Remain crowd aloof under a roof

An extract from a Freedom Asociation email by Simon Richards:

I thought that the Remoaners trying to ruin the Last Night of the Proms by waving EU flags would make my blood boil.

After all, nothing angered me more, during last year’s EU referendum, than Harriet Baldwin, the Conservative MP for West Worcestershire, putting a Vote Remain t-shirt on the statue of Sir Edward Elgar in Malvern. Unlike her, I would not presume to know how that great man would have voted, though the fact that he was a fiercely patriotic right-wing Conservative might serve as a clue. But Harriet Baldwin, like so many Remainers, was as clueless about Elgar as she was about her own constituents – Elgar’s beloved county voted heavily for Leave. 

So why did those promenaders frantically waving their EU flags not make me angry? In truth, I felt rather sorry for them; they looked so ridiculous waving their alien flags during that great English hymn, Jerusalem. They looked as out of place as people turning up to Ascot in shorts.

What made me grateful to these Remoaners was the contrast between the ‘in’ crowd of metropolitan types under cover in the Royal Albert Hall and the vastly bigger and more representative crowds of ‘ordinary’, patriotic Britons singing and cheering in Hyde Park and in a typically rain-soaked Swansea. There I struggled to spot a single EU flag. They waved their Union Jacks and English and Welsh flags with gusto. And, even in Glasgow and Northern Ireland, the Prom crowds had spurned the opportunity to sport the yellow stars of the EU.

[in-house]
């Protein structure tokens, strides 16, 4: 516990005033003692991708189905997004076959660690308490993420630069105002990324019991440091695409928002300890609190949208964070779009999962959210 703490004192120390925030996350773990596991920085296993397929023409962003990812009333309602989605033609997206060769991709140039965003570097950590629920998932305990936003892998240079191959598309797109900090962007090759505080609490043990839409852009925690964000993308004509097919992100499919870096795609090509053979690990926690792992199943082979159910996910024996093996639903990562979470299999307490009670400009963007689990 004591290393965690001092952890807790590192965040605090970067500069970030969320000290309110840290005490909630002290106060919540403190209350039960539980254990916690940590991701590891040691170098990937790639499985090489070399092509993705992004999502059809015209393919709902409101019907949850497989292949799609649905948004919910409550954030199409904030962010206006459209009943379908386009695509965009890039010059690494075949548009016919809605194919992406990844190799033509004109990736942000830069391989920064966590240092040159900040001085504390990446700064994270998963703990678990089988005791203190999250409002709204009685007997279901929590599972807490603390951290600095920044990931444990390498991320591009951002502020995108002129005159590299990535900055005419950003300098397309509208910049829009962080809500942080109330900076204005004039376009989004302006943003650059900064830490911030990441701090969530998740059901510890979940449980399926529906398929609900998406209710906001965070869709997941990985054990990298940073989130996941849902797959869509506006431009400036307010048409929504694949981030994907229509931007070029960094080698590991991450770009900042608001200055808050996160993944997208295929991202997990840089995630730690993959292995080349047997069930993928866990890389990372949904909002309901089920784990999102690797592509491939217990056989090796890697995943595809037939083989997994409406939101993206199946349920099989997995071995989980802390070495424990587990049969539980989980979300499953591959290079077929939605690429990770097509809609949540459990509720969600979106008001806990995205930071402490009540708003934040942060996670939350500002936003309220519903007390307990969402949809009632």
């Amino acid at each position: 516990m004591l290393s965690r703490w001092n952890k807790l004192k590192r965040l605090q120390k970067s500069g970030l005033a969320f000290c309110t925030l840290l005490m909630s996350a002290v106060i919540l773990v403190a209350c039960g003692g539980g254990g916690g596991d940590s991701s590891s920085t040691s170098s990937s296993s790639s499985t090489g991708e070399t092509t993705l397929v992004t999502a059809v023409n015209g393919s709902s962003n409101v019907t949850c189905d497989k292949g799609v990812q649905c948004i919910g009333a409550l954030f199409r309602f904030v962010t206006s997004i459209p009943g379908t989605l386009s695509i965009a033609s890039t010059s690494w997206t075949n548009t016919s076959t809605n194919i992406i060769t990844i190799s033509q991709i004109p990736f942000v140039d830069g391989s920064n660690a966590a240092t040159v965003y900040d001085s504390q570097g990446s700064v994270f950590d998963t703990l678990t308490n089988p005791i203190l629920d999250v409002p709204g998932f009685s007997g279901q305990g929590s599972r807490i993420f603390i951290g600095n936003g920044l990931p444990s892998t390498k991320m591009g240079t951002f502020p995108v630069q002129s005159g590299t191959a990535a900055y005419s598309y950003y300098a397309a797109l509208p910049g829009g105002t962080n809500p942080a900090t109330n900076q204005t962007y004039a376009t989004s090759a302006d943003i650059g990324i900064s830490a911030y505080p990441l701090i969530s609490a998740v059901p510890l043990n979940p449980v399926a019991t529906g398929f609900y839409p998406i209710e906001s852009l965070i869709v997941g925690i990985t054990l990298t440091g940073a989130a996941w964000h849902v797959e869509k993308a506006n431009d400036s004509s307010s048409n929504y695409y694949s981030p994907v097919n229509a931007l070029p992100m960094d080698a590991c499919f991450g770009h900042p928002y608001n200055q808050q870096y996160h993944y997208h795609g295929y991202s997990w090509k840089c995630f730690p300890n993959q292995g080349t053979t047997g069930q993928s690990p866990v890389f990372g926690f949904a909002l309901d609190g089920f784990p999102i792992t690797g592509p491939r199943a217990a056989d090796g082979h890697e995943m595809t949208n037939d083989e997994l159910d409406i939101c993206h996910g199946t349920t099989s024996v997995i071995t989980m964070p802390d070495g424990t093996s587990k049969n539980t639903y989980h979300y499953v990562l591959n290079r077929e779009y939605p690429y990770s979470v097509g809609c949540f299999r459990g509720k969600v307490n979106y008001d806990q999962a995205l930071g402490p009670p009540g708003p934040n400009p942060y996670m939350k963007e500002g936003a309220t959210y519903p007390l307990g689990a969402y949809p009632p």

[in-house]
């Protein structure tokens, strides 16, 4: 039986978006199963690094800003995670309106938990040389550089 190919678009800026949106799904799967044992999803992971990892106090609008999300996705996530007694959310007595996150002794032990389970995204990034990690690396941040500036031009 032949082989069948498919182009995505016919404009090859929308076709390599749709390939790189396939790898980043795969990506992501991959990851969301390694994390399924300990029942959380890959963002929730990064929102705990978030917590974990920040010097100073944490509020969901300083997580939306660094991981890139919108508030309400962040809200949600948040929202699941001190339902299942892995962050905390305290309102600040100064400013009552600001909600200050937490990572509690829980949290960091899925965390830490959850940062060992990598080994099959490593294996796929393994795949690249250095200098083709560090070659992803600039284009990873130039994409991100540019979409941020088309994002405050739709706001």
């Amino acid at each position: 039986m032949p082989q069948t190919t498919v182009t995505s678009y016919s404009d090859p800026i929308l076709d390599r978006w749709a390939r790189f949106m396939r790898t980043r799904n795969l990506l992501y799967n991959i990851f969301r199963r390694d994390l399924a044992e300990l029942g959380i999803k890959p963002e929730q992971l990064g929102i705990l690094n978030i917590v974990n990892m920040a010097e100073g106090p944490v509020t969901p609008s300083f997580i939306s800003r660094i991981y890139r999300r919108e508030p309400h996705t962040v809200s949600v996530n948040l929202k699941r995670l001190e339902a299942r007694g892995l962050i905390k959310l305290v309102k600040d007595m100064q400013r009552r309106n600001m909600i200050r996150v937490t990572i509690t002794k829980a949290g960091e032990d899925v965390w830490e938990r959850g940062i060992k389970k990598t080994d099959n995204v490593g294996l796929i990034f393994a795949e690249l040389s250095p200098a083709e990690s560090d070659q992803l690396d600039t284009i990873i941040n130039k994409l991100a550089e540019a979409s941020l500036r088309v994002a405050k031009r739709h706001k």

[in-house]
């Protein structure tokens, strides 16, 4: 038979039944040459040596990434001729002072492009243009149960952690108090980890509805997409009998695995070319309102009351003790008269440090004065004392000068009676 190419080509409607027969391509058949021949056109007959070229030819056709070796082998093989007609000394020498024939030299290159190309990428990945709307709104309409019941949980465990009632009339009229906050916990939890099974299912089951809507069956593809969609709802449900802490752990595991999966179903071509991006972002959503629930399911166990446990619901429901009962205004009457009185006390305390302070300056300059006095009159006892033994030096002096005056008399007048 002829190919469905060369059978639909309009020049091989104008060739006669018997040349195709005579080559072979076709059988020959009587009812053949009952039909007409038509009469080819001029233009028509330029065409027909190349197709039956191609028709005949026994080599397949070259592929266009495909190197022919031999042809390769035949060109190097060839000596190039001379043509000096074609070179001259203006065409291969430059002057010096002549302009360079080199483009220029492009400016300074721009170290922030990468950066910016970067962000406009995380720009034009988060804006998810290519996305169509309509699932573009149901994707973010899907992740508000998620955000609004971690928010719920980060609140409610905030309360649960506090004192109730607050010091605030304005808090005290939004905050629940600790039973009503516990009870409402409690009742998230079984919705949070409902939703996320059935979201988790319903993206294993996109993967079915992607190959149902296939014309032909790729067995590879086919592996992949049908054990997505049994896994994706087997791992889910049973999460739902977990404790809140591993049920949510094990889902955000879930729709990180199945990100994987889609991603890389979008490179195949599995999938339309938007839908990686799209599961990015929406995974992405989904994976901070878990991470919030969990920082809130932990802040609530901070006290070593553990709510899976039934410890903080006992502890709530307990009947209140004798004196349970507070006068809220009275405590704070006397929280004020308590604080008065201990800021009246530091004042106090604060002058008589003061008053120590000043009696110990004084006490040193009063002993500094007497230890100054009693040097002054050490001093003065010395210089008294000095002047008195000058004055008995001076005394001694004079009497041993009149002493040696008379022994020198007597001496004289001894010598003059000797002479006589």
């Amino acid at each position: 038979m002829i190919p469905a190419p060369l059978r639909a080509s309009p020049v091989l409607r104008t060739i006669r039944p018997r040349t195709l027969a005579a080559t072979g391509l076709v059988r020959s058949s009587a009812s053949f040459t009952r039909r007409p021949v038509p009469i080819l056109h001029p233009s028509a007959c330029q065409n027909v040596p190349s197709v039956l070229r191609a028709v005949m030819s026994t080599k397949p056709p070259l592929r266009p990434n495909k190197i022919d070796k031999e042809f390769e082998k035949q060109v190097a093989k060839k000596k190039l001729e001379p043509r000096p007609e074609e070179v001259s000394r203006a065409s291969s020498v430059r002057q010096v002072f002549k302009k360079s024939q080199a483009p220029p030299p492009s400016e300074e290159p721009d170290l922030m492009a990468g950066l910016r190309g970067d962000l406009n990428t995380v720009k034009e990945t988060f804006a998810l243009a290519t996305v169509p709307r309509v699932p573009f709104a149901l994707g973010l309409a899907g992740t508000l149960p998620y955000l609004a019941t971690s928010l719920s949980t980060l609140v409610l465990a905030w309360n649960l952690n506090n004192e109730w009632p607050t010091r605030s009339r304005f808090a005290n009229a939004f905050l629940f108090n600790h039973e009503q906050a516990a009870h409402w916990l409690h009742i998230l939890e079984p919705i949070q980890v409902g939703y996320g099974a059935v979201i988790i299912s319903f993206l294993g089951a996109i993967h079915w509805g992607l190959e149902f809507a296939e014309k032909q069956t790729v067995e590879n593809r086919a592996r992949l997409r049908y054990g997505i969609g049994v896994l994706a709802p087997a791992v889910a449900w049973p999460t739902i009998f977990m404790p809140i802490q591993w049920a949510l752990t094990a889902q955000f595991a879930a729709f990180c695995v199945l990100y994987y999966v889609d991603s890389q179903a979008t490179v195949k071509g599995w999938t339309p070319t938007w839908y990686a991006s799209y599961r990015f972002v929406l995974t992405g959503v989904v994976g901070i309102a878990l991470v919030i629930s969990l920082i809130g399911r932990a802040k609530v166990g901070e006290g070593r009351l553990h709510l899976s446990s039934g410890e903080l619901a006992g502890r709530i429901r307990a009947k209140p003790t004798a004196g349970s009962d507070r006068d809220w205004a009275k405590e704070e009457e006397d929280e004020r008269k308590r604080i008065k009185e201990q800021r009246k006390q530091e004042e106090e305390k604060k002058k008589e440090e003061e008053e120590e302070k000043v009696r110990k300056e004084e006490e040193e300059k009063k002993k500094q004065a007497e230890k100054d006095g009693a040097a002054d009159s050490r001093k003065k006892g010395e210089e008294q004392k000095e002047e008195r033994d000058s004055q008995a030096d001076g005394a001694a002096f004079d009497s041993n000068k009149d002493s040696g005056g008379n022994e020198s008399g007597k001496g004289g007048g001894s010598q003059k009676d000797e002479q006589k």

It was a reminder of why the vocal, pro-EU, metropolitan elite lost the EU referendum last year. Thank you for that, Remoaners. Then, as now, the bulk of the British people voted for the country that they can and do believe in, rather than the European superstate that they either detest or fail to connect with.

  1 comment for “Remain crowd aloof under a roof

  1. Paul Marks
    Sep 12, 2017 at 10:26 am

    Yes – it was just silly rather than offensive.

    The instinct was to laugh (as if people were waving Chinese flags at a Japanese event, or mistakenly waving Brazilian flags during an Argentine tango) rather than be angry.

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